The visit of Prime Minister Victor Yanukovych to the US this week, his first since taking up the post in August, has once again put the spotlight on foreign direct investment (FDI) into Ukraine.
During a meeting at the Centre for Strategic and International Studies, Yanukovych gave assurances that the country was open to foreign investors and is driving through political and economic reforms. "We will not abandon the path we have chosen, the path of democratic market transformations," he said, further indicating to the foreign business community that his government is focussing on judicial reform, increasing transparency and is working to develop the stock market and improve regulation, all areas which potential investors have asked the government to address.
Foreign direct investment into Ukraine continued to grow in 2006, reaching $3.07bn by the end of September, a threefold increase on the same period last year. Estimates for the year-end figure range from $4bn to $6bn. According to figures released by the economy ministry, the total volume of FDI into Ukraine following the opening up of the country to outside investment had reached $19.9bn by October 2006.
Foreign banks have continued to show great interest in Ukraine, with a report from the State Statistics Committee published on November 15 showing the main areas of interest for foreign investors in the year to date to be the financial sector ($993.9m), industry ($703.2m) and real estate ($385.3m). The purchase of Ukrsotsbank by Banca Intesa of Italy is due to be completed by end 2006 or early 2007.
Other major investments this year have included the start of construction of a $50m electronics plant by American firm Jabil, due for completion in early 2007. The project will include investment in local infrastructure and will offer significant employment opportunities. Also in the field of electronics, American company Tyco has been allocated land near Ivano-Frankivsk where it will invest $66m in a cable and components plant due for completion in 2009.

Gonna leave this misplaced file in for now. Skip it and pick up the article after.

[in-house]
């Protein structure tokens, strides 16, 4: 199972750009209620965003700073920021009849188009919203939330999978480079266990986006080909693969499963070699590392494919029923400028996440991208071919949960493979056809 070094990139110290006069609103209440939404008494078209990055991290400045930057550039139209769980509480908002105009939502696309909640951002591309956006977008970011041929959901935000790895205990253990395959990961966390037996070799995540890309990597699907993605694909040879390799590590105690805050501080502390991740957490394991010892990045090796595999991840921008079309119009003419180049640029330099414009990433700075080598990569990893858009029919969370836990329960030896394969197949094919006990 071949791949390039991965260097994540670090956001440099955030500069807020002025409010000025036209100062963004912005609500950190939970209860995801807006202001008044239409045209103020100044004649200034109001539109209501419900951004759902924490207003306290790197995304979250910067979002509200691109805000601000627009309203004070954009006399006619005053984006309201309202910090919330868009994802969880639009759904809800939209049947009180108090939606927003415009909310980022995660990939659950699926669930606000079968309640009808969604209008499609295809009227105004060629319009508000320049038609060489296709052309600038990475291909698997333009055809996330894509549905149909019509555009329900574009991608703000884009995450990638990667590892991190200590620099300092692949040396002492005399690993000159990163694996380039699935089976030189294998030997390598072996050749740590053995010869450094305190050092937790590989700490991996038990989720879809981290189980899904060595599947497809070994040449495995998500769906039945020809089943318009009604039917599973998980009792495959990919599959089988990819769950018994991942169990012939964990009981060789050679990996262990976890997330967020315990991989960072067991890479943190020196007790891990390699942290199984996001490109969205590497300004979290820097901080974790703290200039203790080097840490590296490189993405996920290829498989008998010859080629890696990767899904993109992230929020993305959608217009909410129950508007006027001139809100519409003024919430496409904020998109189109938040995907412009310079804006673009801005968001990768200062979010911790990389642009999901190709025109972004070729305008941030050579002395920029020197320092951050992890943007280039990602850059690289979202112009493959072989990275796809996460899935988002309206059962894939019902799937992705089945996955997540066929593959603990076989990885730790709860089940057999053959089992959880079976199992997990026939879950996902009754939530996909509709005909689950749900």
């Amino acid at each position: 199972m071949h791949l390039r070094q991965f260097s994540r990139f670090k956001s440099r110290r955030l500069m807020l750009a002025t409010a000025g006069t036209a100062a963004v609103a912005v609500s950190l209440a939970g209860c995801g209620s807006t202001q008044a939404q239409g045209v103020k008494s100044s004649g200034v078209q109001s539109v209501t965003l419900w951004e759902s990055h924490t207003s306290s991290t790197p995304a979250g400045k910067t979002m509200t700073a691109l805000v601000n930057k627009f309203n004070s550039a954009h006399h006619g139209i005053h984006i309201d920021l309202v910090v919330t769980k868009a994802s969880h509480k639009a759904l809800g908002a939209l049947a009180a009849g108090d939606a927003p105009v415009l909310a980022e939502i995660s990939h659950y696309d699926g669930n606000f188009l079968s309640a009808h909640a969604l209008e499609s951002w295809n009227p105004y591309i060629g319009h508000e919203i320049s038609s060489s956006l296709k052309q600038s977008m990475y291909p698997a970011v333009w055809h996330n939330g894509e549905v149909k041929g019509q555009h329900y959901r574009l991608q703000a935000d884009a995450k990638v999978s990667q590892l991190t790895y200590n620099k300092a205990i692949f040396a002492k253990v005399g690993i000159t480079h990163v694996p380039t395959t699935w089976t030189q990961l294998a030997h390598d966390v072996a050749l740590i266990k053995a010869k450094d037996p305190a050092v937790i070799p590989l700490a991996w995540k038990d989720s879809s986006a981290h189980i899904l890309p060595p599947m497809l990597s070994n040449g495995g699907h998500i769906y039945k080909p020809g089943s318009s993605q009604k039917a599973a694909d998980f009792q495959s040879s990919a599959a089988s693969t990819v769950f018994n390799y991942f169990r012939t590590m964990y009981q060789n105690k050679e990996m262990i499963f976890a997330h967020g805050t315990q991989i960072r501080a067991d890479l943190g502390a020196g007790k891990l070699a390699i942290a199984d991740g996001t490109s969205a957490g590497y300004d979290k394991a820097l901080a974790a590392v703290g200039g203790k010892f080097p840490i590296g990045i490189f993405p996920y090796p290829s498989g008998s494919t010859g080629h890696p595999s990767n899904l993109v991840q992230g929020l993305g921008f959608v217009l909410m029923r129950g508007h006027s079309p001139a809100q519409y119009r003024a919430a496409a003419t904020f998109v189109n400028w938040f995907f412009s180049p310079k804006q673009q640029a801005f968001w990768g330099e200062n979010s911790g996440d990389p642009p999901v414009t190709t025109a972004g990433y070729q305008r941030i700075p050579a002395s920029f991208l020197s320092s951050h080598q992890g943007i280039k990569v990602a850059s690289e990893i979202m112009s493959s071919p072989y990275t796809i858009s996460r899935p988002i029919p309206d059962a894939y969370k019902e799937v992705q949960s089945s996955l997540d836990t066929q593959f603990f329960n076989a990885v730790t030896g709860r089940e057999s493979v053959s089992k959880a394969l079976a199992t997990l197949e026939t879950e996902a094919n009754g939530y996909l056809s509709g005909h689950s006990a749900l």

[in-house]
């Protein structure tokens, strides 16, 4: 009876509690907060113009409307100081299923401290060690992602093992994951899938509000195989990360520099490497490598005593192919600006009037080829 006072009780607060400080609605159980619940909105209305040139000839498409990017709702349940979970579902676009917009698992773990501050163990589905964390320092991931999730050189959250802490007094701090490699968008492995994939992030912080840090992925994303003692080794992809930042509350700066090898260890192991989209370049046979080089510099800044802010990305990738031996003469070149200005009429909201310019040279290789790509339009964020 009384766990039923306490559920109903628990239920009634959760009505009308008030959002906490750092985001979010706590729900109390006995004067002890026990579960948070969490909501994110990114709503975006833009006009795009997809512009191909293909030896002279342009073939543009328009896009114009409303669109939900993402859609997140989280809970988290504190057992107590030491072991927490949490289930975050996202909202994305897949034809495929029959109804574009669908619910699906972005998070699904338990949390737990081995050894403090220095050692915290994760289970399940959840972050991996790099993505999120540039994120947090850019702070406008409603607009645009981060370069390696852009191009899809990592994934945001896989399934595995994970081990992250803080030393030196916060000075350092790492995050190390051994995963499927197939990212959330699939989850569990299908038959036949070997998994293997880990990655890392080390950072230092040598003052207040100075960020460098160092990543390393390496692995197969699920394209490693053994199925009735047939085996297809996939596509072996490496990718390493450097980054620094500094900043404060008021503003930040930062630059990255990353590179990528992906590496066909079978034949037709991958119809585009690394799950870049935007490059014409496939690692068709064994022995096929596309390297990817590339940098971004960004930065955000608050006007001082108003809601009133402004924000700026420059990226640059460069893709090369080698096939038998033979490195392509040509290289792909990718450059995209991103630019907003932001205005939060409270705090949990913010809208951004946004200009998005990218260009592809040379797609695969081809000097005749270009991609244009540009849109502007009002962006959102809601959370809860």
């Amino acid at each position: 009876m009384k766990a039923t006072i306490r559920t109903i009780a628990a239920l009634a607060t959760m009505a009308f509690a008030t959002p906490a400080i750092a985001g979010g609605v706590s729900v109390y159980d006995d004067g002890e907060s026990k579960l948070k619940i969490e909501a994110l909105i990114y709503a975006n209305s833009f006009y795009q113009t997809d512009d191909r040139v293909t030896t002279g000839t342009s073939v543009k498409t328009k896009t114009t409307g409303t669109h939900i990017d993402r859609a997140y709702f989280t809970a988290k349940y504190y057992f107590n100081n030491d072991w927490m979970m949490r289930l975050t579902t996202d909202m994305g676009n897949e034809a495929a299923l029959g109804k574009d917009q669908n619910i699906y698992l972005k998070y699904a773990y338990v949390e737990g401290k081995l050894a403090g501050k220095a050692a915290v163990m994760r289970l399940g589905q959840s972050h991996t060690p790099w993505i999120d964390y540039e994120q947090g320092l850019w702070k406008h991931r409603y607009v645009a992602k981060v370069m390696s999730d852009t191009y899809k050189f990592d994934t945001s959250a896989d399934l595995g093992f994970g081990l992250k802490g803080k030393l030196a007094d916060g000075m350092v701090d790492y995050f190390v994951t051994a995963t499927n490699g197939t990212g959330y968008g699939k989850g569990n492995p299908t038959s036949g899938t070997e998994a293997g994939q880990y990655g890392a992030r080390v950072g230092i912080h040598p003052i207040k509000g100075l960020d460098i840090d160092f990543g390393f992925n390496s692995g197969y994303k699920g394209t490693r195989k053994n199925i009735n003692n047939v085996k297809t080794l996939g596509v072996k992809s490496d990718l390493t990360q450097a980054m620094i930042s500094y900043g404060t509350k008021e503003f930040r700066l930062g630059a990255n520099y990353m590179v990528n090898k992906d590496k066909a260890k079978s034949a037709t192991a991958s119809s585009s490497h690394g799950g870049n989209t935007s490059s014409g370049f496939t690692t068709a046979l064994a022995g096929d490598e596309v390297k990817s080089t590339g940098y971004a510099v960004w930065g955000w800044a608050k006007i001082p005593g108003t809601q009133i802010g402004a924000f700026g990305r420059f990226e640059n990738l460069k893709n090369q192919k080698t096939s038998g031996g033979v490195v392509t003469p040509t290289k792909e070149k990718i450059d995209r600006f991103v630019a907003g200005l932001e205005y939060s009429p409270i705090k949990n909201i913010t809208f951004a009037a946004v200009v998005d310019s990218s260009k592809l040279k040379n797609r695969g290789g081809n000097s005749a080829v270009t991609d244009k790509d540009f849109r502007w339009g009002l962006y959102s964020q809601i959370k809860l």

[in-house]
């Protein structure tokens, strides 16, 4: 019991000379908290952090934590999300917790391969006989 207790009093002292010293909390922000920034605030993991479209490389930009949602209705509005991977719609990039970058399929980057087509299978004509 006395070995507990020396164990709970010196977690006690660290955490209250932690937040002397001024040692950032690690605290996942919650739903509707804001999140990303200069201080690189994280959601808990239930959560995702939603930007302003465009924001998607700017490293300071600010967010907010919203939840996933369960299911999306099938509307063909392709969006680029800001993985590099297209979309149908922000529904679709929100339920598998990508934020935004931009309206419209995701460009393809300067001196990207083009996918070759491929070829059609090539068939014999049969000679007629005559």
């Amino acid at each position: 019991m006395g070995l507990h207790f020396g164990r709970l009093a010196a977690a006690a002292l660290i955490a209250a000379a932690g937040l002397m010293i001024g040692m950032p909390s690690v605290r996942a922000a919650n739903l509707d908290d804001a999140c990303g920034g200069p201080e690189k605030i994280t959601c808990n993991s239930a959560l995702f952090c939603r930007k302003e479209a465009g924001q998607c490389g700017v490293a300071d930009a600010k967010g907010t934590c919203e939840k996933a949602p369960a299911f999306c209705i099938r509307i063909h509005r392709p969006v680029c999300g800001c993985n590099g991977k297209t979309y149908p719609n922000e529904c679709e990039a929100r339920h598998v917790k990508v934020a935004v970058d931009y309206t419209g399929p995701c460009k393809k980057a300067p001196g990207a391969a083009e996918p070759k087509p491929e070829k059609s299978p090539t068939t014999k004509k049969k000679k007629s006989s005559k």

Although the total volume will not be comparable to levels seen in 2005, with the unprecedented scale of the privatisation of Kryvorizhstal and the sale of Bank Aval to Raiffeisen, which took the total volume of FDI to $7.6bn, the figure represents a measure of confidence among investors in the potential for growth.
The majority of interest in 2006 was from European investors, with the bulk of funds flowing into the country from France ($676m), Cyprus ($554.3m), the Netherlands ($433.9m), Great Britain ($350.3m), Austria ($221.4m) and Germany ($198.6m).
The European Business Association (EBA) predicts continued strong interest in 2007 with a forecast of $4bn to $5bn worth of investment. At a recent EBA investment forum in London it was noted that at present investors are more concerned about the practical aspects of conducting business in Ukraine, rather than the business climate. Despite this, indications of future investment opportunities were given, with around 900,000 sq metres of offices and industrial premises scheduled for completion in the centre of Kiev alone in 2007.
This month will also see the government host the first National Exhibition and Conference in the United States. The exhibition will showcase 50 Ukrainian companies from the aerospace, mining, metallurgy, machine building, chemicals, food processing,
light industries, consumer goods and IT sectors. The conference will highlight the availability of skilled and educated labour together with the proximity to European markets.
Meanwhile on December 4, the government announced that a proposal to re-open free economic zones has been dropped from tabled legislation. This followed pressure from President Viktor Yushchenko who has indicated that re-establishment of the zones could lead to a similar lack of transparency in the operation of businesses, which led to the closure of previous zones. The zones typically provide tax-breaks and investment incentives to businesses and are welcomed by many foreign investors. The cabinet will now vote individually on each zone, rather than including them all as part of the draft budget.
In 2007 analysts consider it likely that movement in the banking and real estate sectors will continue, together with an upsurge in interest in the retail sector. The anticipated membership of the WTO in February 2007 will also demonstrate that business reforms have been pushed through and raise the profile of Ukraine as a destination for investment.